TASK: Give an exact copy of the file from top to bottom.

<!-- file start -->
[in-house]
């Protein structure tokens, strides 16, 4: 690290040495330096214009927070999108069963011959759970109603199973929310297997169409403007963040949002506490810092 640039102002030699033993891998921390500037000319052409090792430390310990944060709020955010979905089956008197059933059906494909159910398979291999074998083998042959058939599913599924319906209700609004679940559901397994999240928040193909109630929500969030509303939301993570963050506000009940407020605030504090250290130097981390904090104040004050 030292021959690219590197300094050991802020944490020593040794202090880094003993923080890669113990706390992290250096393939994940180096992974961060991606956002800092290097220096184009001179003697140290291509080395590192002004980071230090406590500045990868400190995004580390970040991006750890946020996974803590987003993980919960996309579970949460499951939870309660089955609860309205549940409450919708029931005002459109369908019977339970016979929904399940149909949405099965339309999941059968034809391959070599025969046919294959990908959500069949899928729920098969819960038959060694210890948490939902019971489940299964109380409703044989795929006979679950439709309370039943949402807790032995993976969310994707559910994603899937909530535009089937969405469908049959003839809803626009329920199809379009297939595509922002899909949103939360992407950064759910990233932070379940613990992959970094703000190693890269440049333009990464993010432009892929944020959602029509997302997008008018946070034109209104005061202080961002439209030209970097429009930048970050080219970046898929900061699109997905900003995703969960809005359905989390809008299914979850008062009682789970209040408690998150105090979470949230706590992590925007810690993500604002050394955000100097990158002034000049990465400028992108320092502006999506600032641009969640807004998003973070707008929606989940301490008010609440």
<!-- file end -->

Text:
[in-house]
């Protein structure tokens, strides 16, 4: 690290040495330096214009927070999108069963011959759970109603199973929310297997169409403007963040949002506490810092 640039102002030699033993891998921390500037000319052409090792430390310990944060709020955010979905089956008197059933059906494909159910398979291999074998083998042959058939599913599924319906209700609004679940559901397994999240928040193909109630929500969030509303939301993570963050506000009940407020605030504090250290130097981390904090104040004050 030292021959690219590197300094050991802020944490020593040794202090880094003993923080890669113990706390992290250096393939994940180096992974961060991606956002800092290097220096184009001179003697140290291509080395590192002004980071230090406590500045990868400190995004580390970040991006750890946020996974803590987003993980919960996309579970949460499951939870309660089955609860309205549940409450919708029931005002459109369908019977339970016979929904399940149909949405099965339309999941059968034809391959070599025969046919294959990908959500069949899928729920098969819960038959060694210890948490939902019971489940299964109380409703044989795929006979679950439709309370039943949402807790032995993976969310994707559910994603899937909530535009089937969405469908049959003839809803626009329920199809379009297939595509922002899909949103939360992407950064759910990233932070379940613990992959970094703000190693890269440049333009990464993010432009892929944020959602029509997302997008008018946070034109209104005061202080961002439209030209970097429009930048970050080219970046898929900061699109997905900003995703969960809005359905989390809008299914979850008062009682789970209040408690998150105090979470949230706590992590925007810690993500604002050394955000100097990158002034000049990465400028992108320092502006999506600032641009969640807004998003973070707008929606989940301490008010609440």